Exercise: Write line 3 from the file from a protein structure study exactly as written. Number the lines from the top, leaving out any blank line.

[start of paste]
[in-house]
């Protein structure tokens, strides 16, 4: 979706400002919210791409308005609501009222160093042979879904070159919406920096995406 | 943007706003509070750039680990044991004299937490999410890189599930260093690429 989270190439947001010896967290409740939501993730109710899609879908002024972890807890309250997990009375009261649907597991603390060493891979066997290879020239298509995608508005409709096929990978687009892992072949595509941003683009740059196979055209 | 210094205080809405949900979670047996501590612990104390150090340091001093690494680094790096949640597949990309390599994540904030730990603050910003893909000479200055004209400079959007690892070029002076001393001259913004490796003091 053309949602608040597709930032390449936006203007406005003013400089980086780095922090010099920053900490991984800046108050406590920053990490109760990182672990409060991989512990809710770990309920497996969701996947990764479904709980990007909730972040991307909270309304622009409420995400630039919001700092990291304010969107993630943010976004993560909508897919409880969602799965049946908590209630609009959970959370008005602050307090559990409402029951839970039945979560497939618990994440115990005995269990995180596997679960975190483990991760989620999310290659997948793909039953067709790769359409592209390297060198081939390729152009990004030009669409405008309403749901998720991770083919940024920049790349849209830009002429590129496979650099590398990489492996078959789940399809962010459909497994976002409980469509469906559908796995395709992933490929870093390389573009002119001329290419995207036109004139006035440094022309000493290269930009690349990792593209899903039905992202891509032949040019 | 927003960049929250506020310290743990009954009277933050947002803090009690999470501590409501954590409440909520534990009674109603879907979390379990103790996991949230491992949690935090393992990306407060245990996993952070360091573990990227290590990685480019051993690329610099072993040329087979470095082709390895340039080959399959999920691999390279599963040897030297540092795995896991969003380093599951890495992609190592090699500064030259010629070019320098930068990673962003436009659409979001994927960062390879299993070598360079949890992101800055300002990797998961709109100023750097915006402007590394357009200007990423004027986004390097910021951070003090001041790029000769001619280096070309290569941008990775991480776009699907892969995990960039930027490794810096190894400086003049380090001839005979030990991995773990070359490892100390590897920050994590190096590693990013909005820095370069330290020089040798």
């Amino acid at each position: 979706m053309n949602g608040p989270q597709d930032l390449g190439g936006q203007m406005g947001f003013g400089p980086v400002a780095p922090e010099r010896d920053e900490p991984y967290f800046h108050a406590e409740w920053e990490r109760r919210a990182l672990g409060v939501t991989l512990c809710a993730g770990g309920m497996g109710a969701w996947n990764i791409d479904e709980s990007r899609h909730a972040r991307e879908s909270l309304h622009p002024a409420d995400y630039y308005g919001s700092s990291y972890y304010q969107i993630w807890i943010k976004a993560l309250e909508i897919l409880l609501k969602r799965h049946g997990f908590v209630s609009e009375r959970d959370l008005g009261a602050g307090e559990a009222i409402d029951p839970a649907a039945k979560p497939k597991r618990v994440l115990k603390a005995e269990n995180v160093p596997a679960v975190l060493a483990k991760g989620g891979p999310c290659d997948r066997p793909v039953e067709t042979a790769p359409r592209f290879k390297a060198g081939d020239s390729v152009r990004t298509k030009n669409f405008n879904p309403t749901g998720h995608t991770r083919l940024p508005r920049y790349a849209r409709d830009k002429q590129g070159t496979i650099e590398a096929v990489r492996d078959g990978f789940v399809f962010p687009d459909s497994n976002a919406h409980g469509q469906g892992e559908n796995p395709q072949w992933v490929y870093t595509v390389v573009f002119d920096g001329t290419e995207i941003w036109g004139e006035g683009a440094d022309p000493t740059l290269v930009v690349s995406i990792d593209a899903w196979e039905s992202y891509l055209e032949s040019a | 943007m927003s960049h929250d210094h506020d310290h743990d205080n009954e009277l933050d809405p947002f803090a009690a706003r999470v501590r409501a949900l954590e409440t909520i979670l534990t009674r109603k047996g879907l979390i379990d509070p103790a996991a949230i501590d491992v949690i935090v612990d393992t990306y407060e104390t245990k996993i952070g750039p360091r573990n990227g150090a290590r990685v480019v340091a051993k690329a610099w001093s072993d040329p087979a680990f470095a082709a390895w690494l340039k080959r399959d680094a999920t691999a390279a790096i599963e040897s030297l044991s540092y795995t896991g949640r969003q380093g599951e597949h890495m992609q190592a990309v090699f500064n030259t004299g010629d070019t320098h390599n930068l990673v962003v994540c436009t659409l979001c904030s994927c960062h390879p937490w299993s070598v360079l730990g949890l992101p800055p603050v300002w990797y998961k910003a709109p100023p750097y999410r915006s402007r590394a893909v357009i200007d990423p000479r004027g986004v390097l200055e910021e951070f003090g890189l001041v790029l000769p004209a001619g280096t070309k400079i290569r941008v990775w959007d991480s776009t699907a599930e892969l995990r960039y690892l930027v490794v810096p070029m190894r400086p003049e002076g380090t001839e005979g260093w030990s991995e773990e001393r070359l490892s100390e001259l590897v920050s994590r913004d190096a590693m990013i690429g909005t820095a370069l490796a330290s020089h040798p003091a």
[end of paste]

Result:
């Amino acid at each position: 979706m053309n949602g608040p989270q597709d930032l390449g190439g936006q203007m406005g947001f003013g400089p980086v400002a780095p922090e010099r010896d920053e900490p991984y967290f800046h108050a406590e409740w920053e990490r109760r919210a990182l672990g409060v939501t991989l512990c809710a993730g770990g309920m497996g109710a969701w996947n990764i791409d479904e709980s990007r899609h909730a972040r991307e879908s909270l309304h622009p002024a409420d995400y630039y308005g919001s700092s990291y972890y304010q969107i993630w807890i943010k976004a993560l309250e909508i897919l409880l609501k969602r799965h049946g997990f908590v209630s609009e009375r959970d959370l008005g009261a602050g307090e559990a009222i409402d029951p839970a649907a039945k979560p497939k597991r618990v994440l115990k603390a005995e269990n995180v160093p596997a679960v975190l060493a483990k991760g989620g891979p999310c290659d997948r066997p793909v039953e067709t042979a790769p359409r592209f290879k390297a060198g081939d020239s390729v152009r990004t298509k030009n669409f405008n879904p309403t749901g998720h995608t991770r083919l940024p508005r920049y790349a849209r409709d830009k002429q590129g070159t496979i650099e590398a096929v990489r492996d078959g990978f789940v399809f962010p687009d459909s497994n976002a919406h409980g469509q469906g892992e559908n796995p395709q072949w992933v490929y870093t595509v390389v573009f002119d920096g001329t290419e995207i941003w036109g004139e006035g683009a440094d022309p000493t740059l290269v930009v690349s995406i990792d593209a899903w196979e039905s992202y891509l055209e032949s040019a | 943007m927003s960049h929250d210094h506020d310290h743990d205080n009954e009277l933050d809405p947002f803090a009690a706003r999470v501590r409501a949900l954590e409440t909520i979670l534990t009674r109603k047996g879907l979390i379990d509070p103790a996991a949230i501590d491992v949690i935090v612990d393992t990306y407060e104390t245990k996993i952070g750039p360091r573990n990227g150090a290590r990685v480019v340091a051993k690329a610099w001093s072993d040329p087979a680990f470095a082709a390895w690494l340039k080959r399959d680094a999920t691999a390279a790096i599963e040897s030297l044991s540092y795995t896991g949640r969003q380093g599951e597949h890495m992609q190592a990309v090699f500064n030259t004299g010629d070019t320098h390599n930068l990673v962003v994540c436009t659409l979001c904030s994927c960062h390879p937490w299993s070598v360079l730990g949890l992101p800055p603050v300002w990797y998961k910003a709109p100023p750097y999410r915006s402007r590394a893909v357009i200007d990423p000479r004027g986004v390097l200055e910021e951070f003090g890189l001041v790029l000769p004209a001619g280096t070309k400079i290569r941008v990775w959007d991480s776009t699907a599930e892969l995990r960039y690892l930027v490794v810096p070029m190894r400086p003049e002076g380090t001839e005979g260093w030990s991995e773990e001393r070359l490892s100390e001259l590897v920050s994590r913004d190096a590693m990013i690429g909005t820095a370069l490796a330290s020089h040798p003091a």